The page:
So... the Tandem t:connect app

I’ve been using Dexcom for several years now and am comfortable with the g7 app and clarity. Both work well for me though each has a few minor annoyances.

I switched to a tandem x2 c-iq a year ago and tried the app but wasn’t impressed. I check the app store every so often to see if reviews have improved but I still see a ton of 1 stars.

What has been your experience with the app. Good, bad or never bothered?

Does it add any value? I’ve been getting by just fine with Dexcom clarity and regular uploads from my tandem. Do I really need the app?

I’d appreciate your thoughts

You will need it if you switch to the Mobi. But also I like being able to bolus from my phone so I can leave my pump in my pocket

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That’s good to know. The Mobi is really nice.

I’m on android and maybe it’s only the android app with the poor reviews. Most reviewers cite signal dropouts. Have you had any experience with that?

I’m an iPhone user, so can’t comment on Android app, but I would give t: connect a 5 star review. It displays the last 24 hours of basal and bolus information more clearly and succinctly than the pump does. On the pump you have to navigate several screens to see what size automatic correction boluses CIQ gave you. On the app, it’s right there along with little bars showing basal levels.
Plus, it’s fun to bolus from the phone. But, for me, the big advantage is the display of CGM info alongside pump info. Clarity just shows CGM info, though it’s useful for evaluating how well you’re doing over time. T-connect just shows the last 24 hours.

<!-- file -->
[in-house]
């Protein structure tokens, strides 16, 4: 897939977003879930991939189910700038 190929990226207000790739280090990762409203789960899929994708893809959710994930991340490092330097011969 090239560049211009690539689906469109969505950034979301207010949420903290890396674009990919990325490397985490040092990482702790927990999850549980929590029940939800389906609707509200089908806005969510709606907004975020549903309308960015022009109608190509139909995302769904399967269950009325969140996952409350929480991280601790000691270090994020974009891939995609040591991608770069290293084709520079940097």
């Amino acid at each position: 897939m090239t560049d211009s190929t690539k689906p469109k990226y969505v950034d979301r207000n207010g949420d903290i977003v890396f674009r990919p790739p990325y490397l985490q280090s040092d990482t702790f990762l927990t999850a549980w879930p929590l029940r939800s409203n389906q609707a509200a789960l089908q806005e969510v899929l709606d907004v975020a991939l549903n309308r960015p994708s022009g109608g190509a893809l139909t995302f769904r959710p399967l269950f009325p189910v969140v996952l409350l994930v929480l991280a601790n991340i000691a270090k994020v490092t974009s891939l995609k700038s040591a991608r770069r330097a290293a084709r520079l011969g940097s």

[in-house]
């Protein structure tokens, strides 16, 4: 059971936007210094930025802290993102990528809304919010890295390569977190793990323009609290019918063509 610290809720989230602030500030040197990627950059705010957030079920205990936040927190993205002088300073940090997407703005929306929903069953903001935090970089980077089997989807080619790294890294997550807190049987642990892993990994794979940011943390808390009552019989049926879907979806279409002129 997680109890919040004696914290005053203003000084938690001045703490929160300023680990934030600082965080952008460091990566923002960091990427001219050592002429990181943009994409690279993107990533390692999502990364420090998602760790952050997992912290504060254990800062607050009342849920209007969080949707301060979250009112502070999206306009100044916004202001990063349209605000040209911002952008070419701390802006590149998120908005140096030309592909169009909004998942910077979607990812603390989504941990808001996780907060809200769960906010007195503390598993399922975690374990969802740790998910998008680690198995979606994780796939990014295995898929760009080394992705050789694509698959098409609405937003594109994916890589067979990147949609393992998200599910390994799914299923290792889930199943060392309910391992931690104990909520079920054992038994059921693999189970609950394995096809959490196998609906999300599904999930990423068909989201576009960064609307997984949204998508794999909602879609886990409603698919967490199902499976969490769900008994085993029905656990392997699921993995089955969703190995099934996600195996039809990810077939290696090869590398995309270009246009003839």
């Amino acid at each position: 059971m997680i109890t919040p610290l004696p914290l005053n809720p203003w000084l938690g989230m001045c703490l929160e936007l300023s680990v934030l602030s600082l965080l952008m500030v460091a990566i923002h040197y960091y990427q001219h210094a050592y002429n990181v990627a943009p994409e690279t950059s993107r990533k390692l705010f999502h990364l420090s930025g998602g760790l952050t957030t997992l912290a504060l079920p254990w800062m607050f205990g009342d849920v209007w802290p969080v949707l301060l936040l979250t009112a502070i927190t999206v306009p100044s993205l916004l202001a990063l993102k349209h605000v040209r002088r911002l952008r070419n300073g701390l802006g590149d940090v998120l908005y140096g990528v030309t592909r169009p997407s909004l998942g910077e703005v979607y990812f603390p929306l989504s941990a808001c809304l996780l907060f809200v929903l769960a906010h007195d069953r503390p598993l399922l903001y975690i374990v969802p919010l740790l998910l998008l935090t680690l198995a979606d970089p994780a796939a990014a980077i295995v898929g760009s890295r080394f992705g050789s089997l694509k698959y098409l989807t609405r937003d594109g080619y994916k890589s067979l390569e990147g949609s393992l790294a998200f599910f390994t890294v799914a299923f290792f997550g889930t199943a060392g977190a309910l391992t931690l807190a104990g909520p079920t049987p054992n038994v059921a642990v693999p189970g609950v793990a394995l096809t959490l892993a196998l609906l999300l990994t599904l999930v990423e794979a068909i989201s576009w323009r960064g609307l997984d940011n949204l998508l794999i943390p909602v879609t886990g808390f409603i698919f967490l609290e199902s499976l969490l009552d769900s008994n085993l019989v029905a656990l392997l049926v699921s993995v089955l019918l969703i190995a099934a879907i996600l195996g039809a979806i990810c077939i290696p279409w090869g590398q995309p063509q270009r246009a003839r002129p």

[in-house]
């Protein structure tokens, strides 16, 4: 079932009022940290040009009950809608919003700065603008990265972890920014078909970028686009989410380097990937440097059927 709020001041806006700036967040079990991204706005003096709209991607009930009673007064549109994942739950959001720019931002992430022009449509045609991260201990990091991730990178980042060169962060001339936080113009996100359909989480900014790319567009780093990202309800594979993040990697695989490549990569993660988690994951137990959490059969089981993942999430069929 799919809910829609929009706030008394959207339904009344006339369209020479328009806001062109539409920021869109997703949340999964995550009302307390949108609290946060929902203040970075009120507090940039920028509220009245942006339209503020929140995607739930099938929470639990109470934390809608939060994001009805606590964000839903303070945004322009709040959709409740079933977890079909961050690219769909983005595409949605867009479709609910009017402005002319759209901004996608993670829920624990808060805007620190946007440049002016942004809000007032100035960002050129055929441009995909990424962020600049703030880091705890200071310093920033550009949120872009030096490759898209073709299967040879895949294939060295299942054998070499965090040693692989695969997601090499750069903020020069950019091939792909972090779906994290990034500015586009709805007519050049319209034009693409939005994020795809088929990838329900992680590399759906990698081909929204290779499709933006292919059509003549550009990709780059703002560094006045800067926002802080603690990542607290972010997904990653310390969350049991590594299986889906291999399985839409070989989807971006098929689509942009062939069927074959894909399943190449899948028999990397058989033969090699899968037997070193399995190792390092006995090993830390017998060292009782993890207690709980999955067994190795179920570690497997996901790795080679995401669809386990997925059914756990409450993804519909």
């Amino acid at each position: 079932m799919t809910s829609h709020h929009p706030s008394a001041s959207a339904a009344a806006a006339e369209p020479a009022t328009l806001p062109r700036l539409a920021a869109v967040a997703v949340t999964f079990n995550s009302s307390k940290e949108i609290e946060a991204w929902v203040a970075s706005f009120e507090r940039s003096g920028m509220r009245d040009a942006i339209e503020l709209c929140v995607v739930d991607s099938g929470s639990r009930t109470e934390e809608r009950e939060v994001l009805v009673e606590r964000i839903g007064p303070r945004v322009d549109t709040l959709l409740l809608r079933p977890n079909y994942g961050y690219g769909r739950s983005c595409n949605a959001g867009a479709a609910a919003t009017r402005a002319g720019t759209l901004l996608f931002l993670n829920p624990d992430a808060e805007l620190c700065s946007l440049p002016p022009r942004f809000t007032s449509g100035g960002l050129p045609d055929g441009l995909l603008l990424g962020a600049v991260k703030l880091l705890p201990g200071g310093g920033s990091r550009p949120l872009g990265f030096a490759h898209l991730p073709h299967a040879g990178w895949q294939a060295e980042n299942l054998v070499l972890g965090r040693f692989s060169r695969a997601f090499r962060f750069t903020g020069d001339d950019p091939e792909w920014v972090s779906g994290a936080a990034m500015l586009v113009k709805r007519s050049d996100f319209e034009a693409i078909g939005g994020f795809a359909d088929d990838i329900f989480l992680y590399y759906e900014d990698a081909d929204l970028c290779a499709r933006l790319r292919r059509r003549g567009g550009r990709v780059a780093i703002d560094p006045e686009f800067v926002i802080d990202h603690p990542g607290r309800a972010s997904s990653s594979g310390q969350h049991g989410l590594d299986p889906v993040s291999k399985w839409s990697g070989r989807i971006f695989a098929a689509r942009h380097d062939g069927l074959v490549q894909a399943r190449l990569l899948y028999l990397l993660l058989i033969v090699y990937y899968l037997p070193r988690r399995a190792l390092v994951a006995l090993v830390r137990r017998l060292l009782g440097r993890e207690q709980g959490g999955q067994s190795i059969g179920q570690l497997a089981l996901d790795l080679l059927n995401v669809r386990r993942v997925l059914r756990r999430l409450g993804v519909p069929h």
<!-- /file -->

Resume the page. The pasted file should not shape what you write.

I find it very useful, yes. Being able to bolus from my phone is super-convenient at times. You can’t do an extended bolus, so that’s a bit of a downside, but not huge. I also like that it displays auto-correction boluses in a distinctive way. And I haven’t had ANY problems with dropouts. The BT connection between transmitter and pump is relatively dropout prone but I haven’t noticed that with T-Connect. I’m using a G6 still, so that may be a factor. The pursuit of miniaturization bumps up against performance with these things I suspect.

So, Mobi has it’s own app. It doesn’t use T:connect. Haven’t used it myself yet (I’m still hoping for a better DME choice), but it seems to work much better than the T: connect app even though they look similar.

I’ve hardly ever bothered with T:connect personally for my T:slim. I didn’t have a compatible phone for a long time, so mobile bolus wasn’t an option. And now that I have a compatible phone (S21+), the mobile bolus still has never worked. It glitches every single time. (Mobile bolus DOES work on the iPhone I got to control Mobi, just not my supposedly supported Samsung.) My doctor doesn’t look at my pump data, so no need to upload. And there really isn’t any better info in the app than I can get from the pump itself or my preferred CGM app, Xdrip.

For most people, the automatic data upload is probably the biggest advantage. My doctor doesn’t know a thing about the pump, though, and she’s just happy to support me so long as I can self-message well. It’s an arrangement that makes me very happy.